Government, Zimplats resolve land row

By Golden Sibanda

Zimbabwe’s biggest platinum mining firm, Zimplats Holdings Limited, has agreed to release to Government 27 948 hectares of its unexploited platinum rich land in the Ngezi area, Mhondoro, resolving an acrimonious mining land wrangle stretching back to 2013.

Zimplats officials show journalists part of the new equipment that was acquired for the refurbishment of the base metal refinery (BMR) recently

The company immediately stressed the fact that the amicable resolution of the matter had enabled it to resolve uncertainty over the security of its mining lease, which has since been renewed for the life of Zimplats’ mining operations.

Government had given notice to compulsorily acquire the land, located within Zimplats’ special mining lease, in September 2013, which the platinum miner disputed and had approached the courts to stop. The mining company had objected to Government’s compulsory land acquisition in terms of the Land Acquisition Act, on May 7, 2013.

But while awaiting determination by the court, Zimplats had continued to engage the Government, meaning following the latest amicable resolution of the issue, the court case automatically falls away.

Government intends to allocate the idle platinum rich land to other investors who have pledged to invest billions into the sector.

According to Government, the platinum mining giant already held enough land to exploit, which it argued the Australian Stock Exchange listed company may not be able to exhaust in 50 years.

Zimplats said the issue of the proposed compulsory acquisition of a portion of its mining lease area and the issue of security of the firm’s mining tenure had been resolved amicably between the company and the Government to the mutual benefit of the parties.

Zimplats said that it had agreed to release to the Government land measuring 23 903 hectares within Zimplats’ mining lease area in support of the Government’s efforts to enable participation by other investors in the platinum mining industry in Zimbabwe.

“Following this release of ground, Zimplats now holds two separate and non-contiguous pieces of land measuring in aggregate 24 632 hectares,” said in a statement released on ASX yesterday.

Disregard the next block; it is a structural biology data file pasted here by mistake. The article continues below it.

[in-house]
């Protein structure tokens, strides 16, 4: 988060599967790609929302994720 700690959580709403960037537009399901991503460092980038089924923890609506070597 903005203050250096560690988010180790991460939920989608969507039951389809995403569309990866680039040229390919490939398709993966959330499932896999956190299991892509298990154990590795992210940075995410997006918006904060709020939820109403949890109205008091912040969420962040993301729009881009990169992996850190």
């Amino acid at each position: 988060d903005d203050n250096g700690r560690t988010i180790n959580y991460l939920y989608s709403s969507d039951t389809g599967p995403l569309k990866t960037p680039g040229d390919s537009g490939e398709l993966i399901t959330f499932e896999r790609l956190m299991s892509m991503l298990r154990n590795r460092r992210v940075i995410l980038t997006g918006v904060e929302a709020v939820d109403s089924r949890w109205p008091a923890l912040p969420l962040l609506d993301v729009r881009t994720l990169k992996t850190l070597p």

“Consequently, the operating subsidiary applied for and was granted with effect from 31 May 2018, two separate mining leases over the two pieces of land measuring 6 605 hectares and 18 027 hectares respectively. These mining leases replace the special mining lease, which was due for renewal in August 2019.”

“The two mining leases issued to the operating subsidiary are valid for the life of mine of Zimplats’ mining operations and they secure the operating subsidiary’s mining tenure,” Zimplats added.

Zimplats 25-year special mining lease, which was to expire in 2019, had been granted to its predecessor BHP Minerals Zimbabwe in 1994.

Earlier, in 2006, in terms of the company’s use it or lose it policy, Zimplats gave up ground covering 51 million ounces (about 36 percent of its total resource) out of a total 141 million ounce resource.

Zimplats’ business is the production of platinum group and associated metals from the mineral belt of the Great Dyke in Zimbabwe.

The mine’s ore production in the period was 7 million tonnes (Mt) (2016:6.6 Mt). Matte and concentrate sold during the year to the operating subsidiary’s sole customer, Impala Refining Services Limited, amounted to 555 892 4E oz. (2016: 582 833 4E oz.).

The company is a subsidiary (87 percent shareholding) of one of the world’s leading producers of (PGMs), the South African based and listed Impala Platinum Holdings Limited (Implats), which contributes approximately 25 percent of global platinum output.

The operating subsidiary operates four underground mines and one open pit mine which supply ore to three concentrator modules (2 at Ngezi and other one at Selous), Mashonaland West.

Three of the four underground mines are operating at full production while the fourth one is currently under redevelopment.

Production from the mining operations is processed by the three concentrators and then further refined at Selous where the smelter is located.

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